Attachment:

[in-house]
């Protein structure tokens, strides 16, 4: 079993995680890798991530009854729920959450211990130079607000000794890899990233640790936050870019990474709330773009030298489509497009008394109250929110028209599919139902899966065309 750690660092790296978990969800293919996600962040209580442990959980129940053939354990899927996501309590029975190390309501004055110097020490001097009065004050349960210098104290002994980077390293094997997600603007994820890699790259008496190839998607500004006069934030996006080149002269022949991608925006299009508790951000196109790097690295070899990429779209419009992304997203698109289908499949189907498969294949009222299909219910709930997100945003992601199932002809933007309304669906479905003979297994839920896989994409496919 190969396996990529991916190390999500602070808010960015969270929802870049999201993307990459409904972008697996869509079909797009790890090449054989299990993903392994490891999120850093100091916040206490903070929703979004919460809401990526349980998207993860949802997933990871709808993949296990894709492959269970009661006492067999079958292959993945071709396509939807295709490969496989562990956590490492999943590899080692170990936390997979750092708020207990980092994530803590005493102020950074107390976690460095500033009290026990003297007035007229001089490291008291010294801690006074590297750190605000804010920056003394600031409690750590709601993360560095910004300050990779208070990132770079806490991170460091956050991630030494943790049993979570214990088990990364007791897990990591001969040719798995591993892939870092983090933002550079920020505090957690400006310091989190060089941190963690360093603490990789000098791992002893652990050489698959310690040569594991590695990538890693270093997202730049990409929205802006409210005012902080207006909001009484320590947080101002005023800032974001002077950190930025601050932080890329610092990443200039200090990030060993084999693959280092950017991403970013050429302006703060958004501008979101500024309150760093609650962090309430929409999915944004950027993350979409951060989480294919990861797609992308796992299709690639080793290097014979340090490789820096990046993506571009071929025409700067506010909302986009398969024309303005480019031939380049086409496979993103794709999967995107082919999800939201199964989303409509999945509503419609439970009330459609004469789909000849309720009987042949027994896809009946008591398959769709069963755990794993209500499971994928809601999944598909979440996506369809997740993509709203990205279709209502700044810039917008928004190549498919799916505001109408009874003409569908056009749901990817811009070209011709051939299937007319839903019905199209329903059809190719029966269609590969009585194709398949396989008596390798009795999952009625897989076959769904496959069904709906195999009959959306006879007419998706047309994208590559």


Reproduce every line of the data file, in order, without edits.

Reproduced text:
[in-house]
């Protein structure tokens, strides 16, 4: 079993995680890798991530009854729920959450211990130079607000000794890899990233640790936050870019990474709330773009030298489509497009008394109250929110028209599919139902899966065309 750690660092790296978990969800293919996600962040209580442990959980129940053939354990899927996501309590029975190390309501004055110097020490001097009065004050349960210098104290002994980077390293094997997600603007994820890699790259008496190839998607500004006069934030996006080149002269022949991608925006299009508790951000196109790097690295070899990429779209419009992304997203698109289908499949189907498969294949009222299909219910709930997100945003992601199932002809933007309304669906479905003979297994839920896989994409496919 190969396996990529991916190390999500602070808010960015969270929802870049999201993307990459409904972008697996869509079909797009790890090449054989299990993903392994490891999120850093100091916040206490903070929703979004919460809401990526349980998207993860949802997933990871709808993949296990894709492959269970009661006492067999079958292959993945071709396509939807295709490969496989562990956590490492999943590899080692170990936390997979750092708020207990980092994530803590005493102020950074107390976690460095500033009290026990003297007035007229001089490291008291010294801690006074590297750190605000804010920056003394600031409690750590709601993360560095910004300050990779208070990132770079806490991170460091956050991630030494943790049993979570214990088990990364007791897990990591001969040719798995591993892939870092983090933002550079920020505090957690400006310091989190060089941190963690360093603490990789000098791992002893652990050489698959310690040569594991590695990538890693270093997202730049990409929205802006409210005012902080207006909001009484320590947080101002005023800032974001002077950190930025601050932080890329610092990443200039200090990030060993084999693959280092950017991403970013050429302006703060958004501008979101500024309150760093609650962090309430929409999915944004950027993350979409951060989480294919990861797609992308796992299709690639080793290097014979340090490789820096990046993506571009071929025409700067506010909302986009398969024309303005480019031939380049086409496979993103794709999967995107082919999800939201199964989303409509999945509503419609439970009330459609004469789909000849309720009987042949027994896809009946008591398959769709069963755990794993209500499971994928809601999944598909979440996506369809997740993509709203990205279709209502700044810039917008928004190549498919799916505001109408009874003409569908056009749901990817811009070209011709051939299937007319839903019905199209329903059809190719029966269609590969009585194709398949396989008596390798009795999952009625897989076959769904496959069904709906195999009959959306006879007419998706047309994208590559």